What is “enlightenment”, and why should we care? What does “oneness with all form” and other mystical-sounding states of mind have to do with our ongoing search for happiness and fulfillment? Listen as Ken makes a stunning case for spiritual awakening, while clarifying the important differences between the integral approach to enlightenment and many of the classic definitions that have been handed down through the millennia.
The term “metaphysics” (literally, “beyond physics”) first came about when Aristotle’s students wrote a book to follow his Physics. While metaphysics has been a respectable term through most of its history, Immanuel Kant’s critical philosophy thoroughly dismantled that credibility. Kant’s philosophy replaced ontological objects with structures of the subject. He showed that what appears as a pregiven reality is really a co-creation of the knowing subject and the known object.
Kant’s (and subsequent) thought has necessitated — at the very least — a complete rethinking of the way we approach spirituality. Take, for instance, the Great Chain of Being, which is thought to be the central core or deep structure of the world’s religious traditions. Modern and postmodern thought has at least three profound implications here. First, even if we accept the levels that the Great Chain posits, we must allow for them to be co-constructions of the knowing subject, or structures of consciousness. Second, the “proof” for such assertions must satisfy both modernity’s demand for objective evidence and postmodernity’s demand for intersubjective grounding. Third, these structures must be seen as having developed in time, evolution, and history.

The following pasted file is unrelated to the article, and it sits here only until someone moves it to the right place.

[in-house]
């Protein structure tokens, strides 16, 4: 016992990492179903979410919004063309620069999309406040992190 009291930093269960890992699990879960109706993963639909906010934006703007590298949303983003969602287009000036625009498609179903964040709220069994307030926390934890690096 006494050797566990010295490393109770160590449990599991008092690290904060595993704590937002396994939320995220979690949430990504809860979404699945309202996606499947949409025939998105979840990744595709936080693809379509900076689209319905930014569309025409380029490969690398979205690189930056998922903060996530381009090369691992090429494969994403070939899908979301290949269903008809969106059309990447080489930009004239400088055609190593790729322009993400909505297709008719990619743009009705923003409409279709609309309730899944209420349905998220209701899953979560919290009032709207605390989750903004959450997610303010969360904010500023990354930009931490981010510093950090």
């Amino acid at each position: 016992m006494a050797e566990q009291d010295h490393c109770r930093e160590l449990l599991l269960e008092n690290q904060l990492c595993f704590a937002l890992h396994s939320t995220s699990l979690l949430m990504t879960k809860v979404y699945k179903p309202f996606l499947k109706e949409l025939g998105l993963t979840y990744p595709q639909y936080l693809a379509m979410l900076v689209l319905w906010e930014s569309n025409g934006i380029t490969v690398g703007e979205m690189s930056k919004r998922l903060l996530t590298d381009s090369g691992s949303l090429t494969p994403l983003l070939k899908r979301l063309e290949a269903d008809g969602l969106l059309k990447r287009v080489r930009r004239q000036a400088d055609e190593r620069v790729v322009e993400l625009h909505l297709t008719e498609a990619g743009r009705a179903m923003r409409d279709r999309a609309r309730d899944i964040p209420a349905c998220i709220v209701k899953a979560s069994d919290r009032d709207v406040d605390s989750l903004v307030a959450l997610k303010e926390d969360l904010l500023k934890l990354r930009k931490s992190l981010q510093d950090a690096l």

So too, the very idea of enlightenment itself bears re-examining. If we define enlightenment as “being one with everything,” that is, with Emptiness and form, we must admit that form — and therefore enlightenment itself — evolves! If we can allow for the levels of the Great Chain to have evolved over time — i.e. evolution is the Great Chain, temporalized — we will have moved a long ways toward the resolution of the problem. Thus, from this point of view, enlightenment can be defined as the realization of oneness with all states and all structures that are in existence at any given time.
The Great Chain of Being and the notion of enlightenment are two examples of the far-reaching implications of Integral post-metaphysics. The bottom line, in general, is that there is no pre-given world, but rather, worldspaces that arise when something is viewed from a given altitude, through a given perspective. Thus, we can situate everything perceived — and indeed, every perceiver — by their altitude and perspective, that is, their Kosmic Address. Among other things, the Kosmic Address of a perceiver specifies an injunction which the subject must perform in order to access and enact and access the worldspace of the object. Thus, the meaning of a statement is the means of its enactment. And in the light of Integral post-metaphysics, problems like the proof of God’s existence, long a thorn in the side of metaphysical approaches, are problems no more….
Image: Freedom by Louis Parsons [view gallery]
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About Ken Wilber
Ken Wilber is a preeminent scholar of the Integral stage of human development. He is an internationally acknowledged leader, founder of Integral Institute, and co-founder of Integral Life. Ken is the originator of arguably the first truly comprehensive or integrative world philosophy, aptly named “Integral Theory”.